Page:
Entity extraction (also known as “named entity recognition” and “entity identification”) is a form of information extraction that may be performed on large sets of documents. Entity extraction may be performed to locate and classify entity strings (strings of words) in the text of the documents into predefined categories such as the names of persons, places, times, things, quantities, monetary values, percentages, organizations, etc. Extraction of entity strings from documents is important for enabling data analysis over unstructured data.

FIGS. 1 and 2 show block diagrams of example systems for performing entity extraction. FIGS. 1 and 2 are described as follows. FIG. 1 shows a block diagram of a document scan system 100 configured to perform entity extraction on a set of documents 110. Set of documents 110 may include any number of documents, including tens, hundreds, thousands, and even larger numbers of documents. Set of documents 110 may include any type of documents, including news articles, publications, papers, books, web-based documents, etc. As shown in FIG. 1, system 100 includes a document filter 118 and an entity recognition module 106. Document filter 118 includes a document scanner 102 and an entity string matcher 104. Document filter 118 is configured to filter documents of set of documents 110 to reduce a number of documents that are processed by entity recognition module 106.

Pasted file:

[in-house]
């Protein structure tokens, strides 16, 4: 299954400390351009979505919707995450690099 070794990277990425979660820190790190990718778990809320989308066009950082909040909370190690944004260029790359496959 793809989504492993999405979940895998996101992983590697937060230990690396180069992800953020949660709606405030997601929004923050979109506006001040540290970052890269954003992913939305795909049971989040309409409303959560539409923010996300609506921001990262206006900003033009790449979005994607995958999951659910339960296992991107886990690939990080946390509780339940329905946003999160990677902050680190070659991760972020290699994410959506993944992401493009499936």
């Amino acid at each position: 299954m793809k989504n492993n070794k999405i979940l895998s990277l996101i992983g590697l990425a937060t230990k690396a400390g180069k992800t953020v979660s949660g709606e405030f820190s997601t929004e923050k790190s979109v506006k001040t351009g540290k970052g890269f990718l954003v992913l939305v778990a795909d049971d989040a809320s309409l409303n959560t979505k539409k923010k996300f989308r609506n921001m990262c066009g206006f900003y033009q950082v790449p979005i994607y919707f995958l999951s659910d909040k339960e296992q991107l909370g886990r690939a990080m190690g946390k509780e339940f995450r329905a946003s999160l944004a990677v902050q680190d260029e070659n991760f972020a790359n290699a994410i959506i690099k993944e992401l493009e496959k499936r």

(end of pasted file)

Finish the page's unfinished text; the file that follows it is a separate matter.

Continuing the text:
As shown in FIG. 1, document scanner 102 receives a reference list 108 of entity strings and set of documents 110. Reference list 108 lists any number of entity strings, including tens, hundreds, thousands, and even larger numbers of entity strings. Reference list 108 may be generated by, and received from a user, such as a person performing research on one or more topics. The user may include in reference list 108 any number of entity strings in which the user is interested. For example, the user may be performing research on things (e.g., products), places, persons, etc. In an example application, the user may be performing research on electronic devices. In such an application, the user may include a variety of entity strings in reference list 108 related to electronic devices, such as the following example entity strings listed as follows:

Sony Vaio FS740

Sony Vaio VX88P

Sony Playstation 3

XBox 360 Core System

XBox 360 Wireless Controller

An entity string may include any number of one or more words, referred to herein as “tokens.” For example, the entity string “Sony Vaio FS740” includes three tokens —“Sony,” “Vaio,” and “FS740. Although referred to herein as a “list,” reference list 108 may be embodied in various ways, including as other type of data structure such as a text file, a table, a data array, a database, etc., that is capable of containing entity strings.